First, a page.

When I was working for a magazine not that long ago the office was filled with young, funky black chicks who, with their cleverness and way with words, are leading our country into the future and forging new ways of thinking and being, and I wish, when I was that age, that I had been exposed to women like this and we could have been friends without it feeling forced. I get so worried, when I meet black women whom I admire and relate to, that they’re going to think I only want to be friends with them because they’re black. And it is a factor – we can’t deny that we have issues around colour. But maybe if we could put that out there and be open about it we could finally move beyond it and just be human beings.

And it’s with joy and relief that I find the young black South Africans I meet through work are much less precious than we old school whites are. They take the piss out of race and stereotypes; they laugh at us and at themselves which gives us permission to do the same, and feels really healthy and progressive. My nine-year-old daughter’s best friend is black, and it hasn’t occurred to either of them that they are supposed to be ‘different.’ In fact, Sophie doesn’t even know the word ‘black’ in relation to people (and why should she? We are shades of pink and brown). When she tells me about a new person in her class she’ll say, ‘they look a bit more like me.’ Or, ‘they look a bit more like Kukhanya.’ There is no value attributed to either skin tone. Without a doubt our children are growing up in a different South Africa than we did, and the ease with which these kids of different races and from different socio-economic places mingle and make friends makes me so happy I can dance. I just wish I could share that experience.

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On Going Stone-cold Sober for a Month

A few Saturdays ago I went to a friend’s dad’s memorial at a pub in Obs. It was lunchtime and my house was full of workmen and the morning had been chaotic, and as I drove there I thought to myself, ‘I’m not going to drink today; I’m not in the mood – I’ll just have a diet coke.’ I’m not a good daytime drinker – alcohol at lunch makes me grumpy and hungry, and I knew I’d have to go home and deal with painters and kids. ‘Yes;’ I thought. ‘What a good plan.’ So, in the door I walked, said hello to friends, and then was asked if I’d like a draught. And immediately I said yes. I drank it down, and then, inexplicably, had another. And worse – I harangued a friend who did have a coke because he was going surfing later. The beer made me grumpy and hungry, as I knew it would. I went home and had to deal with painters and kids. I drank water and coffee but it didn’t help; I felt blech and my day was kind of ruined.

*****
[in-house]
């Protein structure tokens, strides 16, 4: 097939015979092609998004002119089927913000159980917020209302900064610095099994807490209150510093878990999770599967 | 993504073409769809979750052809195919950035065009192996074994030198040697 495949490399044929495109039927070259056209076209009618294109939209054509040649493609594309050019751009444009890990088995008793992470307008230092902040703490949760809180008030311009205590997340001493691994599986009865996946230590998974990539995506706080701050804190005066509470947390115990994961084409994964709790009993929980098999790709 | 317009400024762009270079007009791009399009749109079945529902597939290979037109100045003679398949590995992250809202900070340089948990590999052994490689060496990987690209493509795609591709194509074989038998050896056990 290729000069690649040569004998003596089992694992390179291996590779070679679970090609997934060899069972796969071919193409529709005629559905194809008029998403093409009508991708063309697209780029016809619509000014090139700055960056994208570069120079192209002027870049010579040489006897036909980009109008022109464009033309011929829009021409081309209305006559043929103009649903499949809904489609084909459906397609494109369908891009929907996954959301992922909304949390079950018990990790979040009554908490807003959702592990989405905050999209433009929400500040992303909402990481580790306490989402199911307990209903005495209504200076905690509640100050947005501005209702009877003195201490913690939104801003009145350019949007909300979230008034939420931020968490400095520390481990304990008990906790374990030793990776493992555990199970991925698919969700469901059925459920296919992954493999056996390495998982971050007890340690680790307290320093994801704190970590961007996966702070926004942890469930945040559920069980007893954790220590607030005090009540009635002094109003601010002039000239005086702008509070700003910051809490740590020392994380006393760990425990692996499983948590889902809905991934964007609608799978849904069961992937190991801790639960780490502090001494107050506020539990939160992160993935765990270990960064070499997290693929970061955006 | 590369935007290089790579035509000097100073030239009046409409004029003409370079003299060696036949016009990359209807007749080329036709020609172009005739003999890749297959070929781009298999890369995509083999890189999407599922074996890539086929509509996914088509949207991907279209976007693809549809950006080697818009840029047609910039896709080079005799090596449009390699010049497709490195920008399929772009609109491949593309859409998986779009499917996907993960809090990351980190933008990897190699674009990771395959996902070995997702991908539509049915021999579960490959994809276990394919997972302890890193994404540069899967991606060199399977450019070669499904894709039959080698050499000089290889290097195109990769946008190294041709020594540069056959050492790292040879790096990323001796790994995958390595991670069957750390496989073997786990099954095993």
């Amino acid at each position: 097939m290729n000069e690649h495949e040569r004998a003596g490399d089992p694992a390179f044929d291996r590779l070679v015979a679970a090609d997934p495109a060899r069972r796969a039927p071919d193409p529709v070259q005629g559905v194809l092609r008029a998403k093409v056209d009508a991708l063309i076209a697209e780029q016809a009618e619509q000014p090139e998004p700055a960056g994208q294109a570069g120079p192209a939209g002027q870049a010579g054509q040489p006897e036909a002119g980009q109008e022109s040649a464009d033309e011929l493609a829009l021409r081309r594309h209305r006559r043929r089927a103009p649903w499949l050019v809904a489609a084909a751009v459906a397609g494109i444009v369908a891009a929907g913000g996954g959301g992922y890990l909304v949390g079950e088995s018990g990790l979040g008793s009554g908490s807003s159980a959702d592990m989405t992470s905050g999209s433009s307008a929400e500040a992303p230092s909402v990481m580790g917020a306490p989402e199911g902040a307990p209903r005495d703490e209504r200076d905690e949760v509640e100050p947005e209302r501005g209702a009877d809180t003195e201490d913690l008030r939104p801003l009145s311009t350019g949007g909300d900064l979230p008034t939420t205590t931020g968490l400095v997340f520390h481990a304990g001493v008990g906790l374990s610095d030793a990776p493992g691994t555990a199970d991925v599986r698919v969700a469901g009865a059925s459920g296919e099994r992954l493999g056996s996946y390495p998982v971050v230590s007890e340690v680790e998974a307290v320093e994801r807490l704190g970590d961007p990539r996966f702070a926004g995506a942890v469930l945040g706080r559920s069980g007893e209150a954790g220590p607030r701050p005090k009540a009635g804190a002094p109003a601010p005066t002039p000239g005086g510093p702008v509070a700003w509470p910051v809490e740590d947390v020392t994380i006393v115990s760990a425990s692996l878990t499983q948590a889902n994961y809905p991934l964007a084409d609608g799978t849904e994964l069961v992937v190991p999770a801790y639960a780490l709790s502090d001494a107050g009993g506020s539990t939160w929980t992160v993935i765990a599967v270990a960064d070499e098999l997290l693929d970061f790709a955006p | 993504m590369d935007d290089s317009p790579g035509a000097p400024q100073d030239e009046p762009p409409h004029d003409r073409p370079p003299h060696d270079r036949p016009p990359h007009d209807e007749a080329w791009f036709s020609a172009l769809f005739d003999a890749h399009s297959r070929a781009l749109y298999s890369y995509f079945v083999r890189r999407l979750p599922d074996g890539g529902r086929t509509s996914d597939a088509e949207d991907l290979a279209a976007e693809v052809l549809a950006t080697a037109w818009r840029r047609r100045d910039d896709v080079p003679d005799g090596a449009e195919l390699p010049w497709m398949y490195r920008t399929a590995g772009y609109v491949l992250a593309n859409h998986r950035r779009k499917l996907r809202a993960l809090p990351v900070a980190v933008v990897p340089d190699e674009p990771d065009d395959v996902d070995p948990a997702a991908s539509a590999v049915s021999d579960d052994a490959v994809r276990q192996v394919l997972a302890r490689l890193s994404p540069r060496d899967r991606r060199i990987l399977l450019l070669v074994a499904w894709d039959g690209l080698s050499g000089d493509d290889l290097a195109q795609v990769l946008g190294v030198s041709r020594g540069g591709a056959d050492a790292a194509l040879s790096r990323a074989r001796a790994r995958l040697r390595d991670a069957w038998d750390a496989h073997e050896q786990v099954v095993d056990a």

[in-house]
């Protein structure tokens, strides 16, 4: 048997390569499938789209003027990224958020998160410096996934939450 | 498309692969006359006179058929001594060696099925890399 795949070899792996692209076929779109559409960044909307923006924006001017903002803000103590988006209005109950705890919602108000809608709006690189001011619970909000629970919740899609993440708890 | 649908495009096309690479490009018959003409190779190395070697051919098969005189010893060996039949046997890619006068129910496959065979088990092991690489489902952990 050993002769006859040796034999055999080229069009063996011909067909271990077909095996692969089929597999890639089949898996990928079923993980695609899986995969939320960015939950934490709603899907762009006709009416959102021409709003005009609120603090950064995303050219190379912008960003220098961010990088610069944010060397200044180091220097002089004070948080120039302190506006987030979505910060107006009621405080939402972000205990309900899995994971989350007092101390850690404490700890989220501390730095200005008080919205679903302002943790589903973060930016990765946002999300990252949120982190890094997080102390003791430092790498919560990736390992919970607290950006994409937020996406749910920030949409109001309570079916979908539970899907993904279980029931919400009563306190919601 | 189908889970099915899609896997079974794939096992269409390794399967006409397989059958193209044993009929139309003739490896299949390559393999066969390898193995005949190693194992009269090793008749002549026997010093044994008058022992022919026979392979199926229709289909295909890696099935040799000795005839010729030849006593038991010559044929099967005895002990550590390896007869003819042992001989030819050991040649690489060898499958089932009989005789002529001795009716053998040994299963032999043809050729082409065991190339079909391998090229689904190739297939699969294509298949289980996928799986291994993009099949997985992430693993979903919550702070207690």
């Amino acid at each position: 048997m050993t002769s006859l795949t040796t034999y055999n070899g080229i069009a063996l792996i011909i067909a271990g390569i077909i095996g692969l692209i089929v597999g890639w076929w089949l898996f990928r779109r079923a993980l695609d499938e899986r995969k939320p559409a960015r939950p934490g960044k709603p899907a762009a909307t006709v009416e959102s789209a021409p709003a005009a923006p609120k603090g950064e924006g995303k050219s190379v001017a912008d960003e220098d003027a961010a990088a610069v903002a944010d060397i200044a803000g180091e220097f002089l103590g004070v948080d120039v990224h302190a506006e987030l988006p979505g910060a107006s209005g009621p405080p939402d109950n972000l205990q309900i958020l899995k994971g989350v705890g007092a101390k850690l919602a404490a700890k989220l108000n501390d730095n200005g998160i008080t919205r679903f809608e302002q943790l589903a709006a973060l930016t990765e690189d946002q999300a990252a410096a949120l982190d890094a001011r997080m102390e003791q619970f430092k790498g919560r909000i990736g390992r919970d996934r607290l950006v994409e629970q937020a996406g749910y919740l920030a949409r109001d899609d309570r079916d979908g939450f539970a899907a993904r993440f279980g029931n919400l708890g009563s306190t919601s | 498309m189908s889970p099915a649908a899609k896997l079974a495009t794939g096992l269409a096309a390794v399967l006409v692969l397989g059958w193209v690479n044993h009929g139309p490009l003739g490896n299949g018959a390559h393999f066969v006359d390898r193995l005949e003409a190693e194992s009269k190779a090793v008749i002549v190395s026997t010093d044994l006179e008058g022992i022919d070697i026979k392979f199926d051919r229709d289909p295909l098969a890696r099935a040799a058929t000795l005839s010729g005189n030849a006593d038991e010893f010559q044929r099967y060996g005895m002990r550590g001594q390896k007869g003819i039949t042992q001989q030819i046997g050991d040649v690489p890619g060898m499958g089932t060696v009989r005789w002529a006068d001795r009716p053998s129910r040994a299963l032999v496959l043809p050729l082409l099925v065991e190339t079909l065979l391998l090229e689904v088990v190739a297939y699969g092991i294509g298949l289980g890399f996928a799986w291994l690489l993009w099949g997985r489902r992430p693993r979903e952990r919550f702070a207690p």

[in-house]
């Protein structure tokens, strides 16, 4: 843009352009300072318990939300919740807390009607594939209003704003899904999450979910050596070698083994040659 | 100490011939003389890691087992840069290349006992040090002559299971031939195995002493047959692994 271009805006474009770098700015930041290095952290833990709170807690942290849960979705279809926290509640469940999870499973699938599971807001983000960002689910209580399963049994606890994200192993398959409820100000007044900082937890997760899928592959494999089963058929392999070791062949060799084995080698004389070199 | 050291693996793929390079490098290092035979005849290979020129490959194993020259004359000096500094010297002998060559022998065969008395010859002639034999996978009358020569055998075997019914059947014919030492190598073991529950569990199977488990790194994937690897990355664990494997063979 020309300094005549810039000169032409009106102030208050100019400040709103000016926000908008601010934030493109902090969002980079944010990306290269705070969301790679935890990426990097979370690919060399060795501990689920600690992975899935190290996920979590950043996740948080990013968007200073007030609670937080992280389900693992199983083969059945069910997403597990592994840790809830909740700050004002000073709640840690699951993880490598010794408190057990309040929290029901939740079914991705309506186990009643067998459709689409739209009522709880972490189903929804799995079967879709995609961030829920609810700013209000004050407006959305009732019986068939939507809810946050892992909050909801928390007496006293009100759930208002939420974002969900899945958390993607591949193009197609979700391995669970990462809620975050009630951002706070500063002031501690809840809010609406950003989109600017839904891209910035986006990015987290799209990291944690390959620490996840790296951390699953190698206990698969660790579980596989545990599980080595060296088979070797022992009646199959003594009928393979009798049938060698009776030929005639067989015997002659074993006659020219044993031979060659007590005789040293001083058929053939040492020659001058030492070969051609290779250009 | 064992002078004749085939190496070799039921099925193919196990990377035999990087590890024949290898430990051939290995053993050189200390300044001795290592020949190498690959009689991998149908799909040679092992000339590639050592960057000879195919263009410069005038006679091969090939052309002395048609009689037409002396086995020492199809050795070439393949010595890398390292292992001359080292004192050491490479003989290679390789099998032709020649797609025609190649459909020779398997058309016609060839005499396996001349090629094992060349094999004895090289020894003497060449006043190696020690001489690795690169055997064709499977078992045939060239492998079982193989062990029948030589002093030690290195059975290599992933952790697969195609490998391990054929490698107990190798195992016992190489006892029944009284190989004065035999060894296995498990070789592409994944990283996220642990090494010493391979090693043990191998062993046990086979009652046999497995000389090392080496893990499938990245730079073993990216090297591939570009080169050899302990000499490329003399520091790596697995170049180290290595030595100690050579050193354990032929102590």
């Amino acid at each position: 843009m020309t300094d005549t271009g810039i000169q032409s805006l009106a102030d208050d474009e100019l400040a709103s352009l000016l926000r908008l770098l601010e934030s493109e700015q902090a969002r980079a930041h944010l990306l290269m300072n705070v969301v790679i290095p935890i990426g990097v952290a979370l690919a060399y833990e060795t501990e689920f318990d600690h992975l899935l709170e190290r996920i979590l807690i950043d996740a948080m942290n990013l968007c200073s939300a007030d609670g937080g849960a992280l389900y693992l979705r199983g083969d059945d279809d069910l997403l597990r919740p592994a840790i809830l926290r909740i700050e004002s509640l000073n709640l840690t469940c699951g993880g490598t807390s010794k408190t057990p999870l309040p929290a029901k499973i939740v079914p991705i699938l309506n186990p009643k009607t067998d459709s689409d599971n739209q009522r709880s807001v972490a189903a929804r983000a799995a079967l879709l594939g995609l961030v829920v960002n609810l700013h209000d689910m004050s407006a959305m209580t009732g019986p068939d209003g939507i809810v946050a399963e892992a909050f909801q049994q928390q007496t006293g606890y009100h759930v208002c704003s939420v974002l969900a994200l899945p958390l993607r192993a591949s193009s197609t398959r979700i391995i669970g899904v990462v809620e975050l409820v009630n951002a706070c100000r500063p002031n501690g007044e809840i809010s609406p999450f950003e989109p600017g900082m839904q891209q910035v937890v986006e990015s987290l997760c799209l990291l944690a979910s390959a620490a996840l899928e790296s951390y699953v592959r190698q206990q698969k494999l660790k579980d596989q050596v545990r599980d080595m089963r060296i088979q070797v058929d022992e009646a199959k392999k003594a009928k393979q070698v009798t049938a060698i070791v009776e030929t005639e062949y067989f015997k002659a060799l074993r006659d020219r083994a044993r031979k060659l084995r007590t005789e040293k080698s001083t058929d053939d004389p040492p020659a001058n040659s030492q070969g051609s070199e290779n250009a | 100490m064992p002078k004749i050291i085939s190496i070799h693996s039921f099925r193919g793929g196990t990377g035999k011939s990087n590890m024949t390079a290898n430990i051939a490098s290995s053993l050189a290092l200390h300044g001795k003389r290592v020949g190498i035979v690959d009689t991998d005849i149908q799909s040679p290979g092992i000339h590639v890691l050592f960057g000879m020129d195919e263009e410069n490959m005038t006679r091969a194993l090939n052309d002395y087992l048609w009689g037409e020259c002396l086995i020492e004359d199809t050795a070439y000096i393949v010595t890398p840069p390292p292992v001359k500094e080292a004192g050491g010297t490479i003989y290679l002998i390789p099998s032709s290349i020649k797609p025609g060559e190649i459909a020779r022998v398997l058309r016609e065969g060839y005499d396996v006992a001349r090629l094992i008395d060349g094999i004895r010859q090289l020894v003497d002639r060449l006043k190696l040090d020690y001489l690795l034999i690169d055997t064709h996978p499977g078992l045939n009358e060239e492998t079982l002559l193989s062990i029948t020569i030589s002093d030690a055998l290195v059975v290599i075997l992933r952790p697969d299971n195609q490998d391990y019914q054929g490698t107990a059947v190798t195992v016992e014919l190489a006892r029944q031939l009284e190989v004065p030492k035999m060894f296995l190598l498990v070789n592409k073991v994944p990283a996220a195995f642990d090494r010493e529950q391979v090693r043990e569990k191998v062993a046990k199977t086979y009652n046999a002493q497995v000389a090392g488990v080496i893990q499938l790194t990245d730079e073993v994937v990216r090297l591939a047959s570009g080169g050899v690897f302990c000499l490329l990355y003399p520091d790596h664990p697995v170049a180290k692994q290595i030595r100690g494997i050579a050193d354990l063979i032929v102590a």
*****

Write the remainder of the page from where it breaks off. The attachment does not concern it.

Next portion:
And you have to ask, what the hell? What is this about? And I think, simply, habit. It’s a habit to drink. Sometimes alcohol is lovely and tastes delicious and improves your mood and your day, but sometimes it doesn’t. And yet it remains really difficult to just say no. It took moving to Sweden to realize that we South Africans are a thirsty, hedonistic bunch. For dinner parties at home we’d cater roughly a bottle of wine per person, only to find our friends wanted water and milk and soft drinks. Which meant we drank it all up ourselves and had a rip-roaring time, but really. I’d go for lunches in groups and be the only one ordering Chardonnay. Eventually it got embarrassing and I stopped.

But we South Africans do drink a lot. We do a lot of things a lot. I suspect it has something to do with how we live down here, and how kind of nuts and Wild West-y it is. Life is lived in technicolour – we work hard and play hard, and while I wouldn’t change it for the world and I love the spontaneity and the aliveness, I do think my relationship with alcohol could bear a little scrutiny. Why do I drink when I don’t really feel like it? Why is it easier to accept a glass of wine than admit I’d rather have a lime and soda? And then, if we want to take the argument even further, why do we need the social lubricant in the first place? Don’t we like each other enough to sit around a table and chat and catch up on our lives without being half pissed?